Choosing the Right Neighborhood
Location, location, location — you can't beat it in determining the value of a home. The homes around yours will have a substantial effect on what your home is worth. If you purchase the most modest house in a high-priced community, you can do very well for yourself in terms of your investment. The more expensive houses will raise yours to a higher value than it would command in less expensive neighborhoods. You have an equally sound investment if your home is in the same price range as the ones around it, but if you buy what you consider an attractive house that happens to be in a bad neighborhood, you might as well forget your potential investment. Location is that important.
Real-estate agents and everyone else engaged in buying and selling homes agree that new homes are not necessarily better buys than older houses. What determines the value of each, they say, is that all-important factor: location.
Pay close attention to the homes on the streets around the house you are interested in. You don't want to buy on a street that is fading fast or that has already become off limits to sensible investors. There are neighborhoods in many cities and towns that are making a comeback from decay and decline. If you do not know where those enclaves of revitalization are, you can discover them by reading the news articles in the real-estate section of a local paper, by going on house tours (most community associations sponsor one each year), by attending open houses, and of course, by driving by. When you see three run-down houses, then one dressed-up — perhaps sporting a window box of seasonal flowers — then another being renovated a few doors down, and an overall air of busyness and repair, you will know that you have come across your area's newest revival neighborhood.
These communities offer some fine bargains for the novice who feels priced out of just about everything else. The trick here, of course, is to move in before renovation is completed and the community becomes red hot for buyers. Prices are likely to climb steadily, and it may quickly become an area too expensive for many house hunters. The biggest problem you might encounter here is in fixing up the house — many houses in once run-down neighborhoods will need substantial rehabilitation.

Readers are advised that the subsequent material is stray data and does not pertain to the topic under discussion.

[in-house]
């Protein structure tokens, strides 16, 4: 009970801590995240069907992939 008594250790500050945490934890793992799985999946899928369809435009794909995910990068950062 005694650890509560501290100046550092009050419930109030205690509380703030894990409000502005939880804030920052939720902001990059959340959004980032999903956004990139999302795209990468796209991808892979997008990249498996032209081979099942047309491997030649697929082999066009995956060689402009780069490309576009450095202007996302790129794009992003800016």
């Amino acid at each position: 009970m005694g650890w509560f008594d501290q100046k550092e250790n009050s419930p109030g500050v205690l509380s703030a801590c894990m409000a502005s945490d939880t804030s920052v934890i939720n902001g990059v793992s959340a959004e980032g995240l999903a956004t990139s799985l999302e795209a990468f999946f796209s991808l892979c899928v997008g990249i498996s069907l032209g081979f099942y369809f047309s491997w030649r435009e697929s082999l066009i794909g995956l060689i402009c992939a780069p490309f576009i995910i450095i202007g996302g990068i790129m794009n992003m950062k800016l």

Here are a few tips to keep in mind as you look at resale homes:
Stay away from a community with too many “For Sale” signs. Do all those home sellers know something you do not? Is there a master plan for the area that shows some new, undesirable construction is moving in soon? Too much competition, with too many houses on the market at the same time, drives down the value of each property. If you can see no apparent reason for so many signs, it would be wise to head for the town hall to see what is on the planning books for that part of town.
Avoid the house that has been over-improved for its block. You do not want the highest priced house in the neighborhood. You will most likely not get your money back when it is your turn to sell.
Look for a house with a style that fits in with the others in the neighborhood. A California-style, ultracontemporary home in a community of two-story colonials may seem fun now, but the different style could make the house difficult to sell when the time comes, if you cannot find others who share your enthusiasm for alternative architecture.
If you expect to move again in just a few years, buy the most ordinary home you can find, one that can easily satisfy the greatest number of house seekers when you do decide to sell. This has long been a successful buying strategy for corporate transferees and military families.
Check into commuting time, schools, houses of worship, and nearby shopping.
Be very sure, if you want to make any major changes to the appearance of the house, that the zoning laws will permit you to do so. Zoning laws could apply to building a sunroom or a greenhouse, constructing an extra bedroom or a garage, putting in an in-ground pool, and even building a sturdy tool shed.
Location is not the only factor that determines satisfaction and investment appreciation; features should also be considered. Some features are good, and some are a detriment to a house.
Make sure no pending zoning issues are going to occur, such as new roads nearby or multifamily buildings going up in a single-family development. You can ask your real-estate agent to check for pending zoning issues.
As you go through homes you will, understandably, be caught up in the look of each one and how it is decorated. But you are choosing your future home, so you must remember to evaluate it in terms of your own lifestyle, needs, and goals, not those of the current owner.